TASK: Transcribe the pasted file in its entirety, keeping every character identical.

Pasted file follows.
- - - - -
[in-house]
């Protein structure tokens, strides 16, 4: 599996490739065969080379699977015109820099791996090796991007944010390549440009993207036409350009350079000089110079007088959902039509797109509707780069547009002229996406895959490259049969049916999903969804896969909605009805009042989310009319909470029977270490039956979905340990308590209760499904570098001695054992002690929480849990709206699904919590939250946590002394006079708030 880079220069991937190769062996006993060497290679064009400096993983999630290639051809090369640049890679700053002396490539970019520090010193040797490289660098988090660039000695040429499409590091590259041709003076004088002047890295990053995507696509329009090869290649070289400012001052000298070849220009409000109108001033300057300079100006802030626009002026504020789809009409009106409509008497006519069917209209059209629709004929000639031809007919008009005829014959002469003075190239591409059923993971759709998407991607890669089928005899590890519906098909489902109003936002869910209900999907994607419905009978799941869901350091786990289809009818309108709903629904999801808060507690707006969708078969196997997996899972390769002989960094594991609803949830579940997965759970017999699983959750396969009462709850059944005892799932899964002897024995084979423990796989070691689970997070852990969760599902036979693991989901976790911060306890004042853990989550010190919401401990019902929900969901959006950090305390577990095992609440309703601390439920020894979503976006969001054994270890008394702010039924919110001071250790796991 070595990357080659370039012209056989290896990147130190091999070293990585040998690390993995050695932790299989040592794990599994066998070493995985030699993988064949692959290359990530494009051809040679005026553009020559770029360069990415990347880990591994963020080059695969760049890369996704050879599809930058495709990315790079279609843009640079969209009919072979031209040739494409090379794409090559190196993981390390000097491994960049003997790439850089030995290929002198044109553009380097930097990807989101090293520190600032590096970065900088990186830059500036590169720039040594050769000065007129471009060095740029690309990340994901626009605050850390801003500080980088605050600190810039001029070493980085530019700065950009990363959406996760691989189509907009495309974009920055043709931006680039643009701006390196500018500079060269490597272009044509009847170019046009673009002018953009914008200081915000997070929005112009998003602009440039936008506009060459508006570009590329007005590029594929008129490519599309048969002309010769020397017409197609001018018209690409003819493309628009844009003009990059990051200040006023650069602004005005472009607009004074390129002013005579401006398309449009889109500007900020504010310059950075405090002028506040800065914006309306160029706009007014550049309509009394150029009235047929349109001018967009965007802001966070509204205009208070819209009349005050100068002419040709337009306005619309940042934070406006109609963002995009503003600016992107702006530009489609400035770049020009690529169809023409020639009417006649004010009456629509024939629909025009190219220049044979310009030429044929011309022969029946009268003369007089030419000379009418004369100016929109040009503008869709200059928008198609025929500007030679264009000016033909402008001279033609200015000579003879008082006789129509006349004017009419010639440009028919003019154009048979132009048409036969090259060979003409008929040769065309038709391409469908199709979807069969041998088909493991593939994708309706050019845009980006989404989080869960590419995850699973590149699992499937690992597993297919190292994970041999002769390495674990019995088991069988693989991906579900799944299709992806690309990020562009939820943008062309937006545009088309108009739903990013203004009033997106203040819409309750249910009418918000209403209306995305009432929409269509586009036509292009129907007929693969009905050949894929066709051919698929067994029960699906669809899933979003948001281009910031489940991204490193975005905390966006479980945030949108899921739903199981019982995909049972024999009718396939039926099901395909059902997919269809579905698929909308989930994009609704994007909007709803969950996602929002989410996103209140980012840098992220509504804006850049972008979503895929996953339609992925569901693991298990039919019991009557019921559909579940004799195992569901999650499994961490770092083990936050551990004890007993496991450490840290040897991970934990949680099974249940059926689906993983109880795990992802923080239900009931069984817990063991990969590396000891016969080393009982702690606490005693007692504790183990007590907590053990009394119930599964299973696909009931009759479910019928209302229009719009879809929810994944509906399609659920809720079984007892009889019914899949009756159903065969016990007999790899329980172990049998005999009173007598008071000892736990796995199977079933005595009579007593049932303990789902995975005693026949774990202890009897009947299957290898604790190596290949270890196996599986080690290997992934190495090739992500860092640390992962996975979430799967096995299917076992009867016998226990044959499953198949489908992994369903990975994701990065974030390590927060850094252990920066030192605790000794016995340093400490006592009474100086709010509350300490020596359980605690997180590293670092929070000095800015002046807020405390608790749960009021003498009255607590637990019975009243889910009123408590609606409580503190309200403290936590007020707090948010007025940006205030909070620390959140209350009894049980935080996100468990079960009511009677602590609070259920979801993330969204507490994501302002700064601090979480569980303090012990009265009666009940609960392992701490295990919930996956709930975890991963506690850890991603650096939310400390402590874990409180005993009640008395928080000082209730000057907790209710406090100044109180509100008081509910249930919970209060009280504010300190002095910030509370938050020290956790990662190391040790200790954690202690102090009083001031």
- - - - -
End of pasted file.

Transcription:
[in-house]
């Protein structure tokens, strides 16, 4: 599996490739065969080379699977015109820099791996090796991007944010390549440009993207036409350009350079000089110079007088959902039509797109509707780069547009002229996406895959490259049969049916999903969804896969909605009805009042989310009319909470029977270490039956979905340990308590209760499904570098001695054992002690929480849990709206699904919590939250946590002394006079708030 880079220069991937190769062996006993060497290679064009400096993983999630290639051809090369640049890679700053002396490539970019520090010193040797490289660098988090660039000695040429499409590091590259041709003076004088002047890295990053995507696509329009090869290649070289400012001052000298070849220009409000109108001033300057300079100006802030626009002026504020789809009409009106409509008497006519069917209209059209629709004929000639031809007919008009005829014959002469003075190239591409059923993971759709998407991607890669089928005899590890519906098909489902109003936002869910209900999907994607419905009978799941869901350091786990289809009818309108709903629904999801808060507690707006969708078969196997997996899972390769002989960094594991609803949830579940997965759970017999699983959750396969009462709850059944005892799932899964002897024995084979423990796989070691689970997070852990969760599902036979693991989901976790911060306890004042853990989550010190919401401990019902929900969901959006950090305390577990095992609440309703601390439920020894979503976006969001054994270890008394702010039924919110001071250790796991 070595990357080659370039012209056989290896990147130190091999070293990585040998690390993995050695932790299989040592794990599994066998070493995985030699993988064949692959290359990530494009051809040679005026553009020559770029360069990415990347880990591994963020080059695969760049890369996704050879599809930058495709990315790079279609843009640079969209009919072979031209040739494409090379794409090559190196993981390390000097491994960049003997790439850089030995290929002198044109553009380097930097990807989101090293520190600032590096970065900088990186830059500036590169720039040594050769000065007129471009060095740029690309990340994901626009605050850390801003500080980088605050600190810039001029070493980085530019700065950009990363959406996760691989189509907009495309974009920055043709931006680039643009701006390196500018500079060269490597272009044509009847170019046009673009002018953009914008200081915000997070929005112009998003602009440039936008506009060459508006570009590329007005590029594929008129490519599309048969002309010769020397017409197609001018018209690409003819493309628009844009003009990059990051200040006023650069602004005005472009607009004074390129002013005579401006398309449009889109500007900020504010310059950075405090002028506040800065914006309306160029706009007014550049309509009394150029009235047929349109001018967009965007802001966070509204205009208070819209009349005050100068002419040709337009306005619309940042934070406006109609963002995009503003600016992107702006530009489609400035770049020009690529169809023409020639009417006649004010009456629509024939629909025009190219220049044979310009030429044929011309022969029946009268003369007089030419000379009418004369100016929109040009503008869709200059928008198609025929500007030679264009000016033909402008001279033609200015000579003879008082006789129509006349004017009419010639440009028919003019154009048979132009048409036969090259060979003409008929040769065309038709391409469908199709979807069969041998088909493991593939994708309706050019845009980006989404989080869960590419995850699973590149699992499937690992597993297919190292994970041999002769390495674990019995088991069988693989991906579900799944299709992806690309990020562009939820943008062309937006545009088309108009739903990013203004009033997106203040819409309750249910009418918000209403209306995305009432929409269509586009036509292009129907007929693969009905050949894929066709051919698929067994029960699906669809899933979003948001281009910031489940991204490193975005905390966006479980945030949108899921739903199981019982995909049972024999009718396939039926099901395909059902997919269809579905698929909308989930994009609704994007909007709803969950996602929002989410996103209140980012840098992220509504804006850049972008979503895929996953339609992925569901693991298990039919019991009557019921559909579940004799195992569901999650499994961490770092083990936050551990004890007993496991450490840290040897991970934990949680099974249940059926689906993983109880795990992802923080239900009931069984817990063991990969590396000891016969080393009982702690606490005693007692504790183990007590907590053990009394119930599964299973696909009931009759479910019928209302229009719009879809929810994944509906399609659920809720079984007892009889019914899949009756159903065969016990007999790899329980172990049998005999009173007598008071000892736990796995199977079933005595009579007593049932303990789902995975005693026949774990202890009897009947299957290898604790190596290949270890196996599986080690290997992934190495090739992500860092640390992962996975979430799967096995299917076992009867016998226990044959499953198949489908992994369903990975994701990065974030390590927060850094252990920066030192605790000794016995340093400490006592009474100086709010509350300490020596359980605690997180590293670092929070000095800015002046807020405390608790749960009021003498009255607590637990019975009243889910009123408590609606409580503190309200403290936590007020707090948010007025940006205030909070620390959140209350009894049980935080996100468990079960009511009677602590609070259920979801993330969204507490994501302002700064601090979480569980303090012990009265009666009940609960392992701490295990919930996956709930975890991963506690850890991603650096939310400390402590874990409180005993009640008395928080000082209730000057907790209710406090100044109180509100008081509910249930919970209060009280504010300190002095910030509370938050020290956790990662190391040790200790954690202690102090009083001031």